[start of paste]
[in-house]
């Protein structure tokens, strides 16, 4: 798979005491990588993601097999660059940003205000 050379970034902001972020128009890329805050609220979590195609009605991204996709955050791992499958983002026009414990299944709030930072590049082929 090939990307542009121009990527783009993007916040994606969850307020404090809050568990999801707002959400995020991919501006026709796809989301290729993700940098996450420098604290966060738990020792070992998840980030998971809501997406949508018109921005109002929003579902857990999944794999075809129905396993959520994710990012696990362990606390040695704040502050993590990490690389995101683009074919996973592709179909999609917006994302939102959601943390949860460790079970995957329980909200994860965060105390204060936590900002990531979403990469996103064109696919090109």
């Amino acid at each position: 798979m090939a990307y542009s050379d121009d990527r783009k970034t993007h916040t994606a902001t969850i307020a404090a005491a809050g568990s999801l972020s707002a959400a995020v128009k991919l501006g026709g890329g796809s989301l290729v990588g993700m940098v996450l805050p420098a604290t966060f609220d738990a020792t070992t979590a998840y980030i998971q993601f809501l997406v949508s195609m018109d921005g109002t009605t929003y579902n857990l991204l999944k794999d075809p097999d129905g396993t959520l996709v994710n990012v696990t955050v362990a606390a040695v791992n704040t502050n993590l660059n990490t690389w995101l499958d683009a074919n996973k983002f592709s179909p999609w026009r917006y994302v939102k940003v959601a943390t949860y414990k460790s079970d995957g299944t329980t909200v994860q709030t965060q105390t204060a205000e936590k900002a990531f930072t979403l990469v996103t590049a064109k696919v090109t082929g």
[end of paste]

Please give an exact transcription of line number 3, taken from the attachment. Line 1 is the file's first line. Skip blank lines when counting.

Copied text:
């Amino acid at each position: 798979m090939a990307y542009s050379d121009d990527r783009k970034t993007h916040t994606a902001t969850i307020a404090a005491a809050g568990s999801l972020s707002a959400a995020v128009k991919l501006g026709g890329g796809s989301l290729v990588g993700m940098v996450l805050p420098a604290t966060f609220d738990a020792t070992t979590a998840y980030i998971q993601f809501l997406v949508s195609m018109d921005g109002t009605t929003y579902n857990l991204l999944k794999d075809p097999d129905g396993t959520l996709v994710n990012v696990t955050v362990a606390a040695v791992n704040t502050n993590l660059n990490t690389w995101l499958d683009a074919n996973k983002f592709s179909p999609w026009r917006y994302v939102k940003v959601a943390t949860y414990k460790s079970d995957g299944t329980t909200v994860q709030t965060q105390t204060a205000e936590k900002a990531f930072t979403l990469v996103t590049a064109k696919v090109t082929g």